Classroom behaviour…it is easy to give a heavy sigh especially when I consider some of the issues I have had to deal with in the last year. However, the majority children I have help teach are great and their behaviour is also great.
Classroom behaviour starts formally with the school policy on behaviour, make sure you read this and understand it.
This will list the various steps up the ladder of discipline. For instance you may have: first warning, second warning, loss of play or lunchtime, sent to another class, sent to Deputy Head, letter home, parents called in, suspension or at worst exclusion.
Of course there are also praise and rewards than are used. These may include: special job, house points, up the reward ladder, raffle tickets and class rewards.
As the Teaching Assistant it may take you a while to understand how your teacher is with your class. You need to have exactly the same response. That must be fair and consistent and is one of the most important skills that you can display in the class.
Children need to know and understand that there are consequences to their actions. It would be nice to think that all children do but sadly that is not the case. There are many reasons why children misbehave but we must be consistent.
We need to work very hard to maintain consistency with all children not just in the class but in the school. We usually discuss and then write the class rules. This is typed, mounted and everyone including the Teacher and the Teaching Assistant signs it. It gives focus and food for thought about behaviour.
Your teacher will delegate jobs to your children such as book monitor, door monitor, there are many monitor jobs. These will help your children understand their rights and responsibilities and can only but assist with the culture of the class and the behaviour of the students.
Your teacher will also have a bag of skills that will help you and the teacher to engage your students. In my experience it is worth watching and understanding what is happening when she uses them. For instance my last teacher and I had a great relationship and we laughed a lot, this was good for several reasons. It puts the children at ease especially when it is a year move and the teacher and TA are unknown, it can be very funny and help with learning. My last teacher used to gesticulate wildly whilst explaining a point, it was a visual anchor which helped the children remember and made me laugh and was just fun. Learning and fun what more can you ask for. Good behaviour is just the best, it is wonderful to see children enjoying learning and having fun.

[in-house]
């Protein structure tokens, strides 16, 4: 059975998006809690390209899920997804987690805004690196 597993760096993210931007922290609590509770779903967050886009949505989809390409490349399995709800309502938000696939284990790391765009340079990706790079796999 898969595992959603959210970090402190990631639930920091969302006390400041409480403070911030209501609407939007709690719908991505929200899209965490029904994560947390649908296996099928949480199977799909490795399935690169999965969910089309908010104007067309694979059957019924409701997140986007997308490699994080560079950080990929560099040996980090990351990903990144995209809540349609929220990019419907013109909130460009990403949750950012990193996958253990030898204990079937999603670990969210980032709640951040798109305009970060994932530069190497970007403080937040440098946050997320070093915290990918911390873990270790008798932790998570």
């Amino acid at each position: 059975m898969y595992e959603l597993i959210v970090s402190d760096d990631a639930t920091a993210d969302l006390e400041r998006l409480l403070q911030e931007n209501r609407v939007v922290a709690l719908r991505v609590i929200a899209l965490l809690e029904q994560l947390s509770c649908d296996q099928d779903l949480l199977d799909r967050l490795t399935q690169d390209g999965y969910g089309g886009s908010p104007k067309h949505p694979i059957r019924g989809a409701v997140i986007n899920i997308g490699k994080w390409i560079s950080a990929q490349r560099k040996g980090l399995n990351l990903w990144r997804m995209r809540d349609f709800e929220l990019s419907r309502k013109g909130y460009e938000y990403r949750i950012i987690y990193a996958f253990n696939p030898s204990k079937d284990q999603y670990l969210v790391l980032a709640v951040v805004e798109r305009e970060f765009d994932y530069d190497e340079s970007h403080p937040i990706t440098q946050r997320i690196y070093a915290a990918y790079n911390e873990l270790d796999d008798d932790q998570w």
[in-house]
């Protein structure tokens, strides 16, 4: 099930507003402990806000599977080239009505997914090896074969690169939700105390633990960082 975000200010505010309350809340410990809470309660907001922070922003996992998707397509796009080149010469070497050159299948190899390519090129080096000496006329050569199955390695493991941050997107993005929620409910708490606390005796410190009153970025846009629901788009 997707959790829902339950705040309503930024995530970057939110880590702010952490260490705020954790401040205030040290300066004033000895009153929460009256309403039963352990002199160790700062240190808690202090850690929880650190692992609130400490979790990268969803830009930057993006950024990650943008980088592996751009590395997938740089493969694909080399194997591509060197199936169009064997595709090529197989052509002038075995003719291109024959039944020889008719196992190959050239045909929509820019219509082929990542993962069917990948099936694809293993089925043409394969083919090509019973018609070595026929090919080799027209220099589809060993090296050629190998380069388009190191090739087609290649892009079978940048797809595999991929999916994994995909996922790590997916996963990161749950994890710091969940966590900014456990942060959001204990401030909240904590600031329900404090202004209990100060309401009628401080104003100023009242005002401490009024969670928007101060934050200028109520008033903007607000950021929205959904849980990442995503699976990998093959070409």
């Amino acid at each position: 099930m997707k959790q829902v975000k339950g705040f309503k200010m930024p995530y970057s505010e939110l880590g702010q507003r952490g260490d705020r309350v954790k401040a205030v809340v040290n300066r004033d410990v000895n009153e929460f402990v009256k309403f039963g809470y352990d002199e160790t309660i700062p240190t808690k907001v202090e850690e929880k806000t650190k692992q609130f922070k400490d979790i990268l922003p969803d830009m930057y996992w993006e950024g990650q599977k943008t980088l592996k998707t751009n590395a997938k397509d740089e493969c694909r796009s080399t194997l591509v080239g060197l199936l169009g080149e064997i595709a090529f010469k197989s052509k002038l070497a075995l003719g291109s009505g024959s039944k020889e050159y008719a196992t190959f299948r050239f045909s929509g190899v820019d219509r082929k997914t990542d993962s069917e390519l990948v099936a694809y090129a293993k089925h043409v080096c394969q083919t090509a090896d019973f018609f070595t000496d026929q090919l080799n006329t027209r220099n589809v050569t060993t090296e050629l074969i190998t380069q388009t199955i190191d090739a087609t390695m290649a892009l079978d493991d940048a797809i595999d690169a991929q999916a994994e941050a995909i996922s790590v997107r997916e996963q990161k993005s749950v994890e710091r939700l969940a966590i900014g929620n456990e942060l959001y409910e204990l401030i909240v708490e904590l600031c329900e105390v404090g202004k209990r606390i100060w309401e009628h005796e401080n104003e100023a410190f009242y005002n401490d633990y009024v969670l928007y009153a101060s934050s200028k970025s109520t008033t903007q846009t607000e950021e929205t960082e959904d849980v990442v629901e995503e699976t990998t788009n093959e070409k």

What about bad behaviour?
In my experience it is the low level disruption that you need to keep to a minimum. One thing you need to learn is ‘the look’ and the look just works. Essentially you are saying ‘stop, what are you doing and should you be doing that?’ be that wandering around the classroom, head on the table, not sitting up, talking when they shouldn’t be and other things.
If they do not spot you giving them the look then their name should be called out calmly and quietly as not to disturb the lesson.
As well as ‘the look’ you can use ‘the pause’, once one student notices it they all will and slowly one by one stop and pay attention.
Other strategies which a probably are small rhymes. You call out ‘one, two, three’ and they will reply ‘eyes on me’ or a personal favourite ‘hocus pocus’ and they respond ‘everybody focus’, if that doesn’t work the ‘freeze’ works well.
I will come back to this but children need to act appropriately in the classroom.
This Ofsted survey report follows concerns raised in the Ofsted Annual Report 2012/13 about low-level disruption in schools. As a consequence, guidance to inspectors was tightened to place greater emphasis on this issue in routine inspections. This survey was commissioned to ascertain the nature and extent of low-level disruptive behaviour in primary and secondary schools in England.
The findings from that survey show that teachers, parents and carers are rightly concerned about the frequent loss of learning time through low-level but persistent disruptive behaviour. This report demonstrates that, in too many schools, teachers are frustrated by this sort of behaviour and are critical of colleagues, particularly those in leadership positions, who are not doing enough to ensure high standards of pupil behaviour.